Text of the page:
Light or moderate drinking – one drink a day for women, and two drinks for men – could increase the risk of cancer.
The British Medical Journal looked at two large US studies involving more than 100,000 adults. The clearest link was with breast cancer.
These findings reinforce the well-believed health message that people should limit their drinking, with some alcohol free-days thrown in.
Some facts released via Cancer Research UK:
- Alcohol is linked to an increased risk of mouth, throat, gullet, bowel, liver and breast cancer
- Smoking and drinking together further increases cancer risk
- All types of alcohol increase cancer risk
- Cutting down on alcohol can reduce cancer risk
The study goes on to say men should not regularly drink more than three to four units (two cans of 4.5% lager) a day and women two to three units (two small glasses of 12% wine) a day.
Having said that, other factors can contribute to cancer risk.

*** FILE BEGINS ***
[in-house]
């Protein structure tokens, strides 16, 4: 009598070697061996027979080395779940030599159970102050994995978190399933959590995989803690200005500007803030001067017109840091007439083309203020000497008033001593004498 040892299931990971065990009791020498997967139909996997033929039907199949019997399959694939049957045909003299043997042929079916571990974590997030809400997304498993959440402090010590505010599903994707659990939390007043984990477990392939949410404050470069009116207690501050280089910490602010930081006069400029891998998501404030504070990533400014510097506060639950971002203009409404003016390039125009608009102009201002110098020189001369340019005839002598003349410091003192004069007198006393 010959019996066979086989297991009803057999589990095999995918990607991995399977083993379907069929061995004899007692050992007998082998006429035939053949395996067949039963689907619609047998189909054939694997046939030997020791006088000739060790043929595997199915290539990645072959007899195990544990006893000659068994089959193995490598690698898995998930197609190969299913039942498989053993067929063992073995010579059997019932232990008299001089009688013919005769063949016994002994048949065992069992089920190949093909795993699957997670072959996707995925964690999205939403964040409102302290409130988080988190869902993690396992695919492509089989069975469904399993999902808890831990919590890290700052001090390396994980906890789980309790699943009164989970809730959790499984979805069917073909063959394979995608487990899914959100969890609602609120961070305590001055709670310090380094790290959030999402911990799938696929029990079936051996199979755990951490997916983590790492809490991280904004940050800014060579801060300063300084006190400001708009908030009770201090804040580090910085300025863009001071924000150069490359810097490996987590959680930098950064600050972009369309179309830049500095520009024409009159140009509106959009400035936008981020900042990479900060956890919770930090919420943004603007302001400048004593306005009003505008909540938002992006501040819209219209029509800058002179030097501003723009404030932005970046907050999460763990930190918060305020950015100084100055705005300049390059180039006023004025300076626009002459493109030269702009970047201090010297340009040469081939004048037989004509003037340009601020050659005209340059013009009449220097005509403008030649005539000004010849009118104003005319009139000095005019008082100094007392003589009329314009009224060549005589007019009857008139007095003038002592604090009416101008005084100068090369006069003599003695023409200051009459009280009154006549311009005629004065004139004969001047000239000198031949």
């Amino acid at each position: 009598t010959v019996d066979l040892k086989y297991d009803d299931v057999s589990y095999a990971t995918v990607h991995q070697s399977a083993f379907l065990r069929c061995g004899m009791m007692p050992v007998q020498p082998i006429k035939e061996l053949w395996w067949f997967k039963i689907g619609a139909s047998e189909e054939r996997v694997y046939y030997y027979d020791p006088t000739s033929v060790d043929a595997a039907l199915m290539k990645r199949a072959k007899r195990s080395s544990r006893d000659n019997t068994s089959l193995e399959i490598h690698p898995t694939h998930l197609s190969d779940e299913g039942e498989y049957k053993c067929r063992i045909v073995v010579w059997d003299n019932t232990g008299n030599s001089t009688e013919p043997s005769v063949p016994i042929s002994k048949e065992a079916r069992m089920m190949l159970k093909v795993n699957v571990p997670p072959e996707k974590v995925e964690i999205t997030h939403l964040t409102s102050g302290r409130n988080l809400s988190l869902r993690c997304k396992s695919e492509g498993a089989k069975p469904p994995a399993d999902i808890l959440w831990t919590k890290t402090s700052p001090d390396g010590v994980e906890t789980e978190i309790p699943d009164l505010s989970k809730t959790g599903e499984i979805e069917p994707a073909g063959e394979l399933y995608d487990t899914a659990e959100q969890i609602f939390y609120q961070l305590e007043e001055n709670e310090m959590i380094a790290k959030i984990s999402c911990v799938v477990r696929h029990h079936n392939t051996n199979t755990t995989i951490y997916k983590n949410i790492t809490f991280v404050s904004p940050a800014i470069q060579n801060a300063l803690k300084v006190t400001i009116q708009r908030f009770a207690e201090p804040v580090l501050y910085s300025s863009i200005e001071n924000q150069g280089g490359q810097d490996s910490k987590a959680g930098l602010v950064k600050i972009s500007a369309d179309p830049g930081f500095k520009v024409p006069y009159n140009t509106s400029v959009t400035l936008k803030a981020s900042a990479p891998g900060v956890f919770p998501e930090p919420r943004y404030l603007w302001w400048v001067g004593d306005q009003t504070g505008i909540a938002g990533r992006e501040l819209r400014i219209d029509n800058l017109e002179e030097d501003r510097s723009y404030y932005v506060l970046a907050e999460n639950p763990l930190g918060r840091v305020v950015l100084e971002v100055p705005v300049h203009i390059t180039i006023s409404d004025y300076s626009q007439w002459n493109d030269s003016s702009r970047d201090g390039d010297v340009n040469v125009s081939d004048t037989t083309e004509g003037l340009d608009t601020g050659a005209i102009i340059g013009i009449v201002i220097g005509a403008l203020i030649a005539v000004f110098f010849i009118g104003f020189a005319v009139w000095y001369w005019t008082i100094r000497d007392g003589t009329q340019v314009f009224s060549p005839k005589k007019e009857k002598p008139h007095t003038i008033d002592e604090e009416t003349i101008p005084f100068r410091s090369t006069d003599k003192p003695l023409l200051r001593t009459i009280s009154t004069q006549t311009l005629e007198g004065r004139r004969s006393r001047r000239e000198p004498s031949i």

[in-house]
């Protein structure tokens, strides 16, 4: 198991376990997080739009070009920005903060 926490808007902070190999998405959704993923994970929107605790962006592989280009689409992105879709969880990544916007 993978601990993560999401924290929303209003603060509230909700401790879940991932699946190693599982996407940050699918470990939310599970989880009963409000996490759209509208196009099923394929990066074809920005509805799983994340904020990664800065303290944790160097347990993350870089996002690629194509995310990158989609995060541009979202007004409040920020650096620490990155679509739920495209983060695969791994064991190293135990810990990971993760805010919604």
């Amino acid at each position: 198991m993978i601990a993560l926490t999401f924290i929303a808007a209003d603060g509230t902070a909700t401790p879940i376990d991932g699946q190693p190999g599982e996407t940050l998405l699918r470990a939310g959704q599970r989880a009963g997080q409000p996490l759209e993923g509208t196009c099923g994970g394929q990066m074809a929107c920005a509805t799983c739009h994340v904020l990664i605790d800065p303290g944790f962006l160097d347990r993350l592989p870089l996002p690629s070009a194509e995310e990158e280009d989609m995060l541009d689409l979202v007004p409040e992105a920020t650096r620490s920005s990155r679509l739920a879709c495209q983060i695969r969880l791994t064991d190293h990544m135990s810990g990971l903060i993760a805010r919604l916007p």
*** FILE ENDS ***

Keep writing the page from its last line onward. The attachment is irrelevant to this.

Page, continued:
In an accompanying editorial, Dr. Jurgen Rehm at the Centre for Addiction and Mental Health in Toronto, said people with a family history of cancer “should consider reducing their intake to below recommended limits or even abstaining altogether, given the now well-established link between moderate drinking and alcohol-related cancers”.
The news is already making waves. Prof. Sir Ian Gilmore, chairman of the Alcohol Health Alliance UK, is ready to make changes. He’s advocated for mandatory health warnings on alcohol labels to help consumers make an informed choice.
“We all have a right to know what we are putting into our bodies and, at the minute, consumers are being denied this right.”